As early as December 2018, a USAID pre-elections assessment found that “there is a lack of consensus about specific solutions and timing of reforms in relation to the election cycle, and that information about and support for the reforms is inconsistent. The reform process has been largely elite-driven and concentrated in Addis Ababa, and there is a lack of clarity on a specific road map to achieving the goals set out by the prime minister.” While there has been some important progress since that assessment was made, conducting elections in Ethiopia will be the largest democratic exercise in the country’s history; the technical challenges should not be underestimated and cannot easily be expedited. More recently, NEBE has noted that the possibility of constitutional and electoral reform could also complicate the electoral calendar and has warned, “Preparations for electoral process based on [an] unstable timeline are not advisable. Only once these processes [of constitutional and electoral reform] are completed should an electoral timeline be consulted and announced, and preparations begin in earnest.”

The second, more profound problem in conducting elections concerns broader needs for security, trust, reconciliation, and the ability of Ethiopians to freely engage in open political discourse, debate, and campaigning. Even before the conflict with Tigray, there were more than 1.8 million internally displaced persons in Ethiopia. In May, Amnesty International reported that at least 10,000 people had been “arbitrarily arrested and detained last year as part of the government’s crackdown on armed attacks and violence in Oromia Region,” and in July, that another 5,000 had been arrested following protests the previous month. A number of prominent political figures and journalists were jailed before the Tigray conflict began, and more arrests of journalists have followed this month.

For their part, American officials have asserted that the conflict in Tigray has served to unite Ethiopians. Assistant Secretary of State for Africa Tibor Nagy told journalists on November 19 that “it seems like [the conflict in Tigray] has brought the Ethiopian nation together, at least for the time being, in support of the prime minister …” Ambassador Raynor added that “the rest of the country actually remains quite calm at present, no indications of anyone taking up comparable actions elsewhere, and in fact the opposite. Seemingly both regional governments, federal governments, and large swaths of the people galvanizing around the [federal] government.”

Unfortunately, violence has continued elsewhere in Ethiopia. In a recent tragic incident, the Ethiopian Human Rights Commission reported that at least 34 people were killed in a November 14 attack on a bus in Benishangul. Further, as the U.N. Office for the Coordination of Humanitarian Affairs pointed out on November 20, “Humanitarian partners in Ethiopia are further concerned about the increasing report of violence in Oromia and Southern Nations Nationalities and Peoples (SNNP) regions. Violent incidents involving unidentified armed groups have been reported on an almost daily basis, mainly in the Western Oromia region, while several thousand people were reportedly displaced by inter-communal violence in Konso zone, SNNPR on 16 November.” Alas, any short-term increase in perceived or real Ethiopian national unity resulting from the current Tigray confrontation does little to address the problems of arbitrary detention or intercommunal violence elsewhere in the country.

For successful elections to be held, credibly and non-coercively addressing both insecurity and the underlying grievances behind the violence will be essential. An adequate response necessitates efforts at reconciliation, justice, and inclusive dialogue. While wider questions of reconciliation, reform, and elections cannot be the first point on the agenda in any eventual negotiations between the federal government and the TPLF, discussing them cannot be indefinitely avoided, either. More importantly, discussions on such issues must include many more political and civil actors beyond those now in conflict if at least a degree of national consensus is to be achieved. Squaring the electoral preparations and timetable with a plan for reconciliation and national dialogue may thus be imperative for a peaceful future in Ethiopia.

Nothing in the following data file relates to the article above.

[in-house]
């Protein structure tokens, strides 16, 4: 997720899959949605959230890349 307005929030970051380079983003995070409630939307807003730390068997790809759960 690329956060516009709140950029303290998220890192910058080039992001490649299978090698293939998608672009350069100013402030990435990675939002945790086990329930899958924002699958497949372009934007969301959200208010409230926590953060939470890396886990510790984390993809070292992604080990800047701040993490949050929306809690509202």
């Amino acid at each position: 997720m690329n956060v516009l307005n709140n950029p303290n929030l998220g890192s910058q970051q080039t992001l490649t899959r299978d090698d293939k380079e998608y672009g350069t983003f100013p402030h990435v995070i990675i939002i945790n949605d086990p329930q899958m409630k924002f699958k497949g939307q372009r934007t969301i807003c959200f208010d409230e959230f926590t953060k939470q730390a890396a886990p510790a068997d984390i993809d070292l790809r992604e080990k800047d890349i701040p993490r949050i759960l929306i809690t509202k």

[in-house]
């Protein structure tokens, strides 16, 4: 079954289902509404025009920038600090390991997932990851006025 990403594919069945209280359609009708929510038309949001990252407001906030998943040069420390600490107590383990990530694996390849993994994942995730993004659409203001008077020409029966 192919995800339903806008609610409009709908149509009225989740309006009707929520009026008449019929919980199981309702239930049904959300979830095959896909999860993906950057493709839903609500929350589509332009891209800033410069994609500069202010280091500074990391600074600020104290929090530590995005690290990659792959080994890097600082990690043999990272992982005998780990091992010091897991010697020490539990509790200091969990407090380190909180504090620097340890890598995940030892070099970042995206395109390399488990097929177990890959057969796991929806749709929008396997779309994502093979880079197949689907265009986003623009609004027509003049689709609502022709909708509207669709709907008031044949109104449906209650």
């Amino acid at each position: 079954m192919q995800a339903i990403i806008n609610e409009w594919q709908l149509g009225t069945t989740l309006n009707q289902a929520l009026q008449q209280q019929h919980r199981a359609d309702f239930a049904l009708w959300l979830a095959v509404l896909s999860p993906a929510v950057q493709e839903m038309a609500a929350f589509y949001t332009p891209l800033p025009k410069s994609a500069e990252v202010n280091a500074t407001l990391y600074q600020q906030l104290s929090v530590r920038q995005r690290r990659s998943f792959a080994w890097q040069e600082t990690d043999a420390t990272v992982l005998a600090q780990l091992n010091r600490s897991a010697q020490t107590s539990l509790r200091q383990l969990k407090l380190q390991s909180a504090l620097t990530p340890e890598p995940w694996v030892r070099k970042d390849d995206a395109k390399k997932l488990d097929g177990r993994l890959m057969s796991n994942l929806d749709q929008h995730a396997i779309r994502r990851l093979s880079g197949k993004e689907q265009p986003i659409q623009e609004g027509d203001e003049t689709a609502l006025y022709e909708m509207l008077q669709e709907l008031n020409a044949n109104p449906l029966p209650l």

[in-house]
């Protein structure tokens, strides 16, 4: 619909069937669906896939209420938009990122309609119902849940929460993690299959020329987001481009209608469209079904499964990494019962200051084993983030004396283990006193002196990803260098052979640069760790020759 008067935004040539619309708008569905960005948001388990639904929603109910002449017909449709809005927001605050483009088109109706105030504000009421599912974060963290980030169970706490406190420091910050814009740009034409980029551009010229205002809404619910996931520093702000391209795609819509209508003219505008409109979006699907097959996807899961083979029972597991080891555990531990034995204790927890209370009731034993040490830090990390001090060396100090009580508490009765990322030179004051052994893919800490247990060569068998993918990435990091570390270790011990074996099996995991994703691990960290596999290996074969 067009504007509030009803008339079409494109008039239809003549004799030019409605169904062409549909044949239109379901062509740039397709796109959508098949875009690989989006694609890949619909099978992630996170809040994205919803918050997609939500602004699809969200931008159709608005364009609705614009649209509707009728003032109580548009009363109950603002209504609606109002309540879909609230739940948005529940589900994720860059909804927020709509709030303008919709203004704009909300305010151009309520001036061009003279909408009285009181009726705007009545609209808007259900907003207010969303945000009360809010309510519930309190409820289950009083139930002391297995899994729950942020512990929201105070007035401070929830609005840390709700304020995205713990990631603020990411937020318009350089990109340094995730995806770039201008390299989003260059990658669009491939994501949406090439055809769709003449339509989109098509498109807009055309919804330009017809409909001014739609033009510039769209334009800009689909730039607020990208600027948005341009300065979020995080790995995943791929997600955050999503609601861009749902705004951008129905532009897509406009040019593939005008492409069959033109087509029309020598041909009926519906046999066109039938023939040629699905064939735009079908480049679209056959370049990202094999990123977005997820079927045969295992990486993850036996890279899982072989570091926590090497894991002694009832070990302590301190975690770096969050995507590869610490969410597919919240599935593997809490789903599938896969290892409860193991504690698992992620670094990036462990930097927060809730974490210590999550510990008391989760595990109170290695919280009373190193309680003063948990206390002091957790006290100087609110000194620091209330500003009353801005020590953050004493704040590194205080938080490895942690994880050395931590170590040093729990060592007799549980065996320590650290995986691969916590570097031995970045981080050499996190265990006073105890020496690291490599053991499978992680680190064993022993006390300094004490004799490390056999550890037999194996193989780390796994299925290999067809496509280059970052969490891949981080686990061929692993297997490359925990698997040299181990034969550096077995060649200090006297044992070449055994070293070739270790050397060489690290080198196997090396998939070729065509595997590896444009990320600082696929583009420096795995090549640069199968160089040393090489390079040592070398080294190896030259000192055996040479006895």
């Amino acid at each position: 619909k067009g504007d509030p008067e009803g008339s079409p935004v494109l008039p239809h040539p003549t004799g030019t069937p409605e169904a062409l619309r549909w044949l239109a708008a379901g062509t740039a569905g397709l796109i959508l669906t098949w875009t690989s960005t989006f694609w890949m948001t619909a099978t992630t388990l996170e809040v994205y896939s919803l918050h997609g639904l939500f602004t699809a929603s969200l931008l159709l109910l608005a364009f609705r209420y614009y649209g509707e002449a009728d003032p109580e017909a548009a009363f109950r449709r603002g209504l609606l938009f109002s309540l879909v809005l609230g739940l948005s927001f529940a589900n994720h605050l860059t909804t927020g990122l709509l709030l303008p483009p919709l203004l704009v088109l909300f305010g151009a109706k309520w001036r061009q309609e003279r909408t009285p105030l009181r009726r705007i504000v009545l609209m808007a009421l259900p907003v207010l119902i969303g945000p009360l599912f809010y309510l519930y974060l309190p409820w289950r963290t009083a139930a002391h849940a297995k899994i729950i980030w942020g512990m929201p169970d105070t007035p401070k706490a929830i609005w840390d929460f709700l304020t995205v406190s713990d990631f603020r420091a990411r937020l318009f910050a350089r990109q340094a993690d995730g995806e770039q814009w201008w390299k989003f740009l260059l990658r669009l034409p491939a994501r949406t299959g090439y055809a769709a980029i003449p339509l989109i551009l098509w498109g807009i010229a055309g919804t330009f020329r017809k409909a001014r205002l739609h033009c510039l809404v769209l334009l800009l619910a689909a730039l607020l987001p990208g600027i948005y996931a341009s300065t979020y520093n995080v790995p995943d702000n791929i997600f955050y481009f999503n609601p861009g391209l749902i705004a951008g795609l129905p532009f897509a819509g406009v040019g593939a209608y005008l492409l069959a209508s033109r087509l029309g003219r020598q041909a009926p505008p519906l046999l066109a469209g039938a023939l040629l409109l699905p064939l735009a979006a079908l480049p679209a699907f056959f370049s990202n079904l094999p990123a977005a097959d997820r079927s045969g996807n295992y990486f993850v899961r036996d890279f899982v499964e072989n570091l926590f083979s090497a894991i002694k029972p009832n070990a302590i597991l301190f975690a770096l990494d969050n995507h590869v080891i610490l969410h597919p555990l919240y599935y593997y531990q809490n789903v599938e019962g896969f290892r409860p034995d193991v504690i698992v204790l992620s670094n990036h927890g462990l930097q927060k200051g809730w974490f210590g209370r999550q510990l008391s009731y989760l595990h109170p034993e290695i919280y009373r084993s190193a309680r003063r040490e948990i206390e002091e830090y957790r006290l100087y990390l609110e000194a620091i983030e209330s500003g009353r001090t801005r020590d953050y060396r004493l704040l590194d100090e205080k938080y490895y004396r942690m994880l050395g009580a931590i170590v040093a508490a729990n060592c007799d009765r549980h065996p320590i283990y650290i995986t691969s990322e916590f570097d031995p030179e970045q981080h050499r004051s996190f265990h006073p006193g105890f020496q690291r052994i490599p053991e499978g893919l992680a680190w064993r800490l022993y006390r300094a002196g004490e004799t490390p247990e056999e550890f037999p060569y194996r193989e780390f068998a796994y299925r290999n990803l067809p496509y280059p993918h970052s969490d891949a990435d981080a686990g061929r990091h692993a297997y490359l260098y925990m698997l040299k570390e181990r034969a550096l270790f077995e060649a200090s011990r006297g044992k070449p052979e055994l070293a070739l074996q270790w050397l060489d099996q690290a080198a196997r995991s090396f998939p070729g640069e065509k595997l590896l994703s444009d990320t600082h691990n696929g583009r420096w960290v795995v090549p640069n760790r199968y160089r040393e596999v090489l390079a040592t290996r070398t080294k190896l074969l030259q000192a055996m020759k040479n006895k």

9 comments

  1. ETHIOPIA IS THE OLDEST COUNTRY IN THE WORLD. WHEN IT COLLAPSES THE BLACK RACE DIES. AND THAT WILL NEVER HAPPEN.

  2. I would say suggestions like those given above are evil and do not spring from healthy minds. It is not clear why they talk about collapse and fragmentation of Ethiopia. Fortunately Ethiopia will never collapse and fragmented. Rather will continue united blowing any form of offensive. The secrete is Ethiopia has never and will never bow down for any force.

  3. 28, 2020 at 8:55 pm
    This is what we are expecting. The Ethiopian national force has shown who it is. An empty boast of TPLF is blasted like a baloon. What lesson is obtained from this? All those talks and shootings are left with no results. The world itself has to learn from this operation that Ethiopians are not emotion driven, but do not appear to compromise their country’s sovereignty. Many media outlets and groups were disseminating I’ll news of instability, to the opposite Ethiopia with eliminated TPLF terrorists will start the way of prosperity and peace with united arms of its. peoples

  4. Ethiopia will have peace and prosperity after the fall of the 45 year old trigger and blood sucker TPLF. You will see this in your own eyes. Your political analysis does not support the heading, rather biased

  5. You do not know the chemistry of Ethiopians existence . Ethiopia exists before the establishment of most states in Europe and North America . You as a civilized person, better to give us positive ideas or otherwise leave our business to us. We know at least how to live together .

  6. The enemy of Ethiopia never stops their evil doing! People how a healthy person wishes another opportunity to be given to the evil TPLF? Who the hell your bad wishers wish about Ethiopias demise. They stand in the Wrongside of history. Ethiopia will prevails and grow stronger. Shame with evil mouthpiece of thugs. Shut up. I am tired of your lies and misinformation. Never turn your filthy pages any more Hubs…Idiotic nonesense.

  7. This dirty profecy will never come true. It is the dream of TPLF concubines and servants who shared the plundered resources from Ethiopia. Those who are dreaming with such a nightmare are the hopeless and who are angry with real bright future of Ethiopia and its beloved people.

  8. You shall never live to see the falling down of Ethiopia. Moreover you and your feeders can’t stop Ethiopia from rising to prominence. Ethiopia have now rooted out the deadly cancer. Ethiopia’s brightest days are yet to come. You and your feeders will be like the fox who was following an ox the whole day hoping that the ox’s testicles may fall.

  9. People don’t be fulled by this eritreahub
    they write all kinds of nonsense to pleath their sugar Daddy TPLF. Know they are almost underground the sugar will stop flowing to eritreahub.
    What next???